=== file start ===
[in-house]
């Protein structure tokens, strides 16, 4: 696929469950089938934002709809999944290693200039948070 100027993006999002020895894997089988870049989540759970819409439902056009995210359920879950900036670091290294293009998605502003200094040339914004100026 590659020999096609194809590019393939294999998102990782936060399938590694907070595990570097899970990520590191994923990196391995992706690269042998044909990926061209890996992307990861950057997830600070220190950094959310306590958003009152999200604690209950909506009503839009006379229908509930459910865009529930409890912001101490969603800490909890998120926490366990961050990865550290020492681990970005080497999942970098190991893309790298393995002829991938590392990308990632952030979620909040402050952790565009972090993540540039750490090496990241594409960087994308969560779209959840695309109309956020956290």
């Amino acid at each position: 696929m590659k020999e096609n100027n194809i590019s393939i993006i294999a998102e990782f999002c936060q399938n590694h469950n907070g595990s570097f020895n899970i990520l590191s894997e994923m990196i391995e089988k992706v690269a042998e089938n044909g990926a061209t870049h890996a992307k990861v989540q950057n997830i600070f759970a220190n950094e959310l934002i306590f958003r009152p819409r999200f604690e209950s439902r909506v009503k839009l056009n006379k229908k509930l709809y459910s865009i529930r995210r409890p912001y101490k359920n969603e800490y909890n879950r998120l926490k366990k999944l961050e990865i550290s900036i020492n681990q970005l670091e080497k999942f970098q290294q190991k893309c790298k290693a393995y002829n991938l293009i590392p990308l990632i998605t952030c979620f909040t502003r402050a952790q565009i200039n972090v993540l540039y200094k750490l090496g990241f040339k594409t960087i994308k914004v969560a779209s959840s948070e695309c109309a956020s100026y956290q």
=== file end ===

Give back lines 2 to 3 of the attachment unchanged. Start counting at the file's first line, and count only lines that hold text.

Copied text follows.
């Protein structure tokens, strides 16, 4: 696929469950089938934002709809999944290693200039948070 100027993006999002020895894997089988870049989540759970819409439902056009995210359920879950900036670091290294293009998605502003200094040339914004100026 590659020999096609194809590019393939294999998102990782936060399938590694907070595990570097899970990520590191994923990196391995992706690269042998044909990926061209890996992307990861950057997830600070220190950094959310306590958003009152999200604690209950909506009503839009006379229908509930459910865009529930409890912001101490969603800490909890998120926490366990961050990865550290020492681990970005080497999942970098190991893309790298393995002829991938590392990308990632952030979620909040402050952790565009972090993540540039750490090496990241594409960087994308969560779209959840695309109309956020956290």
């Amino acid at each position: 696929m590659k020999e096609n100027n194809i590019s393939i993006i294999a998102e990782f999002c936060q399938n590694h469950n907070g595990s570097f020895n899970i990520l590191s894997e994923m990196i391995e089988k992706v690269a042998e089938n044909g990926a061209t870049h890996a992307k990861v989540q950057n997830i600070f759970a220190n950094e959310l934002i306590f958003r009152p819409r999200f604690e209950s439902r909506v009503k839009l056009n006379k229908k509930l709809y459910s865009i529930r995210r409890p912001y101490k359920n969603e800490y909890n879950r998120l926490k366990k999944l961050e990865i550290s900036i020492n681990q970005l670091e080497k999942f970098q290294q190991k893309c790298k290693a393995y002829n991938l293009i590392p990308l990632i998605t952030c979620f909040t502003r402050a952790q565009i200039n972090v993540l540039y200094k750490l090496g990241f040339k594409t960087i994308k914004v969560a779209s959840s948070e695309c109309a956020s100026y956290q």